The space you chose looks awesome! It reminds me of physical meet-ups for photography that I used to attend from time to time. Based on experience, what were the demographics like? I know you said novices and pros were welcome, but was the talent pretty wide-ranging overall? Do people have a way of showing/proving that they are professionals in their tag/profile?

    It’s interesting there’s not a mobile app. I wonder if it was an intentional move to keep the site focused on print and dslr work that people are serious about. With an app, you run the risk of it becoming a somewhat focused Instagram where people would be more likely to upload shots from their cellphones. It might be an intentional move to keep it focused on skillful, intentional photography by having limited access across platforms.

    I really enjoyed your approach in creating your presentation. Not only is it ADA-friendly, it’s fun to have the written portion with links to more content. Thanks for sharing!

    – Paul

  16. April 30, 2017 at 4:19 pm

    Hi Emily,
    Yours was a very different interpretation and I really liked how you presented your experience visually. Your initial analysis in the blog before the video was thorough and well developed. You draw thoughtful parallels to our readings as well as to some outside influences. As a thought, though, the fast paced music and transitions can make it hard to take the time to follow your interactions in the video, maybe slow it down or pause on the things you want the viewer to really look at. However, you covered most of these things, I think, in your pre-analysis?

    You covered the norms and the expectations of the community very well. Did you encounter any issues with this in your participation of the space? What was the most useful thing you got out of participation? Was the feedback more constructive feedback or just oohhs and ahhs i.e. contributing to that producing vibe? (I encounter this frequently in artwork postings, so I was just wondering)

    Do you think the members spent a lot of time cleaning up their photos before posting (cropping, getting the composition just right, etc.) or were there some that posted the raw photos for feedback? Also, what was the most helpful feedback you received on your own work? Do you think there were more novices or more experts (or equal parts?) participating in the site and how did this mixture influence commentary/feedback? Who would you recommend this site to to join?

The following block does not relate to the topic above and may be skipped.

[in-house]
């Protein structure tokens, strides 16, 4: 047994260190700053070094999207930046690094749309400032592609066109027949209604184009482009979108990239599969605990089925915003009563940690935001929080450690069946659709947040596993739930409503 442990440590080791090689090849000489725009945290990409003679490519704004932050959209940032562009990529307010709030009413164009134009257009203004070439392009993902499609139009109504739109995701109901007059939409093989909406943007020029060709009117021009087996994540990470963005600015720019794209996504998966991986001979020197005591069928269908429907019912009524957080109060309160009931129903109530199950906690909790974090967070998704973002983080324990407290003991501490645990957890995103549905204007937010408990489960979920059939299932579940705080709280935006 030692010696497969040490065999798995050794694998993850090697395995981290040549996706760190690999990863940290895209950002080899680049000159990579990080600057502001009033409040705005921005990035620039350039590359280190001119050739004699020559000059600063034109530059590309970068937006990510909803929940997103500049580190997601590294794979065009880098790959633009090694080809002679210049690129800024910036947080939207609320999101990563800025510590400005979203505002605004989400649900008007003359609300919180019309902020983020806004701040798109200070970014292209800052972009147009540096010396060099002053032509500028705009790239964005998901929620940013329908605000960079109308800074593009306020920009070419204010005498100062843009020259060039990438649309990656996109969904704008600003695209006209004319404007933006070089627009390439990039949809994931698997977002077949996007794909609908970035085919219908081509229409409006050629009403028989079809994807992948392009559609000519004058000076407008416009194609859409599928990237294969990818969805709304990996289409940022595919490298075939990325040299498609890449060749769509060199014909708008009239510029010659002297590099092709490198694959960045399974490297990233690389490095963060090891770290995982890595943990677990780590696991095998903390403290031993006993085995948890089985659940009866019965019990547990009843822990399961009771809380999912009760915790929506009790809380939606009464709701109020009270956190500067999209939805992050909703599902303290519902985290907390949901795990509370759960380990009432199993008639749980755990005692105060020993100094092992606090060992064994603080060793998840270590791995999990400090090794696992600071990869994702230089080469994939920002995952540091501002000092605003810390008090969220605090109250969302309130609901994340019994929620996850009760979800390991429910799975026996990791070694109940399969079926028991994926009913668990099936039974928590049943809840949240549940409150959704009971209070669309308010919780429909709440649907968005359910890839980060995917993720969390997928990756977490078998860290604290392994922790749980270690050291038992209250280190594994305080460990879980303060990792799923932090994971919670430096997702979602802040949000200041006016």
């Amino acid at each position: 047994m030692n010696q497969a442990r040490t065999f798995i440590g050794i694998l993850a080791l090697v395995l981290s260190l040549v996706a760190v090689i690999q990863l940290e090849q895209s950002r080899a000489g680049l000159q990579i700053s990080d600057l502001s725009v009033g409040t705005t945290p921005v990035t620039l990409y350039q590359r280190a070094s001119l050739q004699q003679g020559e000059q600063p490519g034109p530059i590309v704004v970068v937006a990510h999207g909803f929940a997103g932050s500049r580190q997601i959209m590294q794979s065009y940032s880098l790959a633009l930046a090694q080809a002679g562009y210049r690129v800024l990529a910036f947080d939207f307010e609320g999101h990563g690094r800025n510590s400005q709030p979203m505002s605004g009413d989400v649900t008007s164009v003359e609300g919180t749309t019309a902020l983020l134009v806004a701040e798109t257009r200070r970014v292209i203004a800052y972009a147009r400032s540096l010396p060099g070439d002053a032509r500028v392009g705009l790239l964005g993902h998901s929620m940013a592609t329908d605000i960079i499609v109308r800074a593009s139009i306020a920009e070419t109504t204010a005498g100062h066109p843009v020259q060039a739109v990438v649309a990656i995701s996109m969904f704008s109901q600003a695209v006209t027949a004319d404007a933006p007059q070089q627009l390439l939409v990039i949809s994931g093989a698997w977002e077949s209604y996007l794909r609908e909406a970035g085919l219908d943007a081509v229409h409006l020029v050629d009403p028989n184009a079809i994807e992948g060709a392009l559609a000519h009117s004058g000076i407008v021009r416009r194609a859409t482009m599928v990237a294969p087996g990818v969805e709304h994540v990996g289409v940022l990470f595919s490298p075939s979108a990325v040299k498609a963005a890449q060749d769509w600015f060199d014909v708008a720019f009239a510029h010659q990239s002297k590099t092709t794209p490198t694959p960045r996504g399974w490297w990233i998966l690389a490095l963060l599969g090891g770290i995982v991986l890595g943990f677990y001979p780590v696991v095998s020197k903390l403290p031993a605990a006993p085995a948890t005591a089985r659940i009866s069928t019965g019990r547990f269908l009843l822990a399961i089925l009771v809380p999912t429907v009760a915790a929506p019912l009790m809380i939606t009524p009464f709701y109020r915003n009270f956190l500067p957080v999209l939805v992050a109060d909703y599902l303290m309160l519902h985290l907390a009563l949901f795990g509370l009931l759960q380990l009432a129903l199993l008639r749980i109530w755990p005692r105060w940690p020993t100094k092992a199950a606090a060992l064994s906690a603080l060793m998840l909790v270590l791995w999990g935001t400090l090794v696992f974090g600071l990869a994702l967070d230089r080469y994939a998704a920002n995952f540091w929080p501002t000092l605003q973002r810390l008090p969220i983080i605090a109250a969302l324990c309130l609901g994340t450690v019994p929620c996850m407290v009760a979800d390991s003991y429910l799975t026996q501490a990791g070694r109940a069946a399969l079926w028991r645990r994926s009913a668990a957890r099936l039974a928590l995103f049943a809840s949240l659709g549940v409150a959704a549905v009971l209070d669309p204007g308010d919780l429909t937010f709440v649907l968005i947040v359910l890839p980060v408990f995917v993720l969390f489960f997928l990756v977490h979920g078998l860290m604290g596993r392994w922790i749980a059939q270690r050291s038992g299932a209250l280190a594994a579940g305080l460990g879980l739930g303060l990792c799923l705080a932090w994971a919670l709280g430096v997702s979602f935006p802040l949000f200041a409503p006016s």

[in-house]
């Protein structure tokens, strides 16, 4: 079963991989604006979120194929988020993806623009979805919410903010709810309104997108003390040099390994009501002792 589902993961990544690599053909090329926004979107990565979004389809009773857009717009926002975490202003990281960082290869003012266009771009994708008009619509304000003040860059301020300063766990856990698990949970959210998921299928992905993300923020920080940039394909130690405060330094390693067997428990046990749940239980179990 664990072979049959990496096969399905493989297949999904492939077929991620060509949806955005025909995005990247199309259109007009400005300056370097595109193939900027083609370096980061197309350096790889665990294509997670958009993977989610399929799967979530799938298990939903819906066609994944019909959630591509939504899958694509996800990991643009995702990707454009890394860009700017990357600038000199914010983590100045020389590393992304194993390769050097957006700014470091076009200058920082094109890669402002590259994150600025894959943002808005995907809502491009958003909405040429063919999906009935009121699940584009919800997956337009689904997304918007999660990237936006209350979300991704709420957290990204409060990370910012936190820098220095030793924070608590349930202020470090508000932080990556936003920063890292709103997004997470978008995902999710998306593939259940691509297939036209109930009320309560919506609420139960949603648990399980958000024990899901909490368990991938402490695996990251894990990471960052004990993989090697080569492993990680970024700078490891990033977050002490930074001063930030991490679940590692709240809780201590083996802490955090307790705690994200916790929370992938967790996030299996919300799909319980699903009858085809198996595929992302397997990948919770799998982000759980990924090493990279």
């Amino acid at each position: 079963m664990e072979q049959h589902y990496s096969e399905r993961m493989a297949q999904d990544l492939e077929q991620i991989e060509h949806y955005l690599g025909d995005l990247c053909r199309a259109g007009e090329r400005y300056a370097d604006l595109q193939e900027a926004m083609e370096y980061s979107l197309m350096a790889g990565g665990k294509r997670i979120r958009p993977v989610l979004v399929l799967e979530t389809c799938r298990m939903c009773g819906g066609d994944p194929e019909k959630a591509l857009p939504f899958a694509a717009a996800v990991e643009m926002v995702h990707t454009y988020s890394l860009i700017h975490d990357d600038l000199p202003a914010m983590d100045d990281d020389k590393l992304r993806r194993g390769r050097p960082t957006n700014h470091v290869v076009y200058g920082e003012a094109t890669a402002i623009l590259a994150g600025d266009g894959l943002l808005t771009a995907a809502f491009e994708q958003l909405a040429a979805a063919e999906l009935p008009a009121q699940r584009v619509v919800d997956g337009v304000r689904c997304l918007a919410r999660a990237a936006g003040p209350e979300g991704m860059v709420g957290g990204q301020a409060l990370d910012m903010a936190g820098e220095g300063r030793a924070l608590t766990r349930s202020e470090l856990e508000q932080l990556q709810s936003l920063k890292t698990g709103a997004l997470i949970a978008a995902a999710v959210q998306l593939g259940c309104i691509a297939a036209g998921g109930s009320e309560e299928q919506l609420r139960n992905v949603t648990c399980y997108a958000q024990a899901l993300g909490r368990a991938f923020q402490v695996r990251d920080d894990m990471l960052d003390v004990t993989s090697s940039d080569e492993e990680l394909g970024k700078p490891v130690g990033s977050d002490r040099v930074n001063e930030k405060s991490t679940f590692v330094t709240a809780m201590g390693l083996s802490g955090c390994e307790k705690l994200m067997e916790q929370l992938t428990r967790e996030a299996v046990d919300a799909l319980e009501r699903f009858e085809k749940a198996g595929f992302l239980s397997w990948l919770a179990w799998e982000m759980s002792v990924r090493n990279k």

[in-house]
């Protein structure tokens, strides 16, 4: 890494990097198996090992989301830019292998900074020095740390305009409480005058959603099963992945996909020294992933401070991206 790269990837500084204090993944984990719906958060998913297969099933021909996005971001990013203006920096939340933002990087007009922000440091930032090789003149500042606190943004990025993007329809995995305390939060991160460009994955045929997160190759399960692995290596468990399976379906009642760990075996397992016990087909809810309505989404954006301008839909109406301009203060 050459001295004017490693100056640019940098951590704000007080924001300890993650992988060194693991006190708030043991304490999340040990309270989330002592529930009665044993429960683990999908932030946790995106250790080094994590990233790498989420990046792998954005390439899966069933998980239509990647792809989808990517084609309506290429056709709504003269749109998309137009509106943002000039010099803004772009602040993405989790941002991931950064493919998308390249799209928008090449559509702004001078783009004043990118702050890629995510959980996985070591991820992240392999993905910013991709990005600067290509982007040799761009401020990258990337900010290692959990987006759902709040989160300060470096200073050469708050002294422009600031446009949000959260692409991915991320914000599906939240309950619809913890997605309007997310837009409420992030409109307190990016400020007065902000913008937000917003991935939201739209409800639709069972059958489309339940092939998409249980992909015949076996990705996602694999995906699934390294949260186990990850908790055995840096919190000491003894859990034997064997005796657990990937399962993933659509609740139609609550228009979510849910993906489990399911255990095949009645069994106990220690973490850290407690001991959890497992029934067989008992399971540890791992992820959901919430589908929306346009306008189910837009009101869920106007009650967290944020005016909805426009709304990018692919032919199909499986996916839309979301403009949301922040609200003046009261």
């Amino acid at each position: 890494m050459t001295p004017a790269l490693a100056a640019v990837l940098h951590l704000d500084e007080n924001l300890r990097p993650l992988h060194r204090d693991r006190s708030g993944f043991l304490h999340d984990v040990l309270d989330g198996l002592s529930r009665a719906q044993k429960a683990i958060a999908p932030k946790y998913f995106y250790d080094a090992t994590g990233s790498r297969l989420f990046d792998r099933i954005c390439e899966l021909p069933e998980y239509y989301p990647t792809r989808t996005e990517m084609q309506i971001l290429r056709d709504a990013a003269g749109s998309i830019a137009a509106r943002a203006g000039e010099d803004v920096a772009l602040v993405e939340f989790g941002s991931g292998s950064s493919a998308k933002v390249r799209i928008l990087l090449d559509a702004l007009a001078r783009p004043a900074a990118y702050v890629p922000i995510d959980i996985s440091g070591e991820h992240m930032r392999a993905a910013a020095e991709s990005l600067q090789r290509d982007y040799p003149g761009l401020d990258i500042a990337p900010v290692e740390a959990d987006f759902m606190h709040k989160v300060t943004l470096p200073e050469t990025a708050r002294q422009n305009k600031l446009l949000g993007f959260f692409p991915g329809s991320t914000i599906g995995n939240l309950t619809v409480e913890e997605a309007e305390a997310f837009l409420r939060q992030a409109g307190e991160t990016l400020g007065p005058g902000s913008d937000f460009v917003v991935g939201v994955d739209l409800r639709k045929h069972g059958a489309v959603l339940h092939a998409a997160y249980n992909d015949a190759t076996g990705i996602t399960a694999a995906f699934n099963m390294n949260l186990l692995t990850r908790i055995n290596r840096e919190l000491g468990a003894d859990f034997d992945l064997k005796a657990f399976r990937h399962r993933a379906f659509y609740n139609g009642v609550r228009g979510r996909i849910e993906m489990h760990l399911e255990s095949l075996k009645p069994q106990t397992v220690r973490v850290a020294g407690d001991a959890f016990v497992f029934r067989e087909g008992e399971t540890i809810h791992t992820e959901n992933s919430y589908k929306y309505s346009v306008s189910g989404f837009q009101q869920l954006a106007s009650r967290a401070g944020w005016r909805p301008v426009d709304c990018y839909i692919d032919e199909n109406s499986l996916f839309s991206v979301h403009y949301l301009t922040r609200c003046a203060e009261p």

Well done presentation!

  17. May 1, 2017 at 7:43 am

    Thanks, Ben and that’s awesome you want to join! I think you will enjoy it 🙂

  18. May 1, 2017 at 8:44 am

    Thanks for the commentary, Melanie! Although being nice seems like it should go without saying, I do believe it’s important to articulate it within an affinity space. IMO, it’s better to be overly clear and upfront with rules and regulations than try and clean it up after the fact ya know.

  19. May 1, 2017 at 8:55 am

    Hey Robert- Great questions. I think the community aspect of this AS was most beneficial. Without it, it is really no different than posting photos on one’s personal website. I thought the Learn section was more individualized and more like a content repository. No real negative interactions and I’d say the biggest limitation is the lack of mobile app. I would likely contribute more if I could do it directly from my phone. You know, re: gamification… I did actually get into it haha Not sure why but I spent some time getting badges. PS: I’m still not a fan of games but I certainly gained new perspectives and understanding of their purpose for learning 🙂

  20. May 1, 2017 at 9:05 am

    Hey Stephanie- Thanks for your commentary. I’m glad you pointed out the scrolling feature being a limitation because I remember it being difficult to find new posts but did not mention it in my post or presentation. I’d recommend flipping it so the newest posts are always on top. I find this to be a drawback in our Canvas LMS discussions as well.

  21. May 1, 2017 at 9:07 am

    Hey Brian- Thanks for your feedback! I agree that making it easy to contribute helps members want to keep contributing. Anything that requires extra steps can be deterring. Appreciate the commentary and glad you think it could help you out with your 3D art!

  22. May 1, 2017 at 9:14 am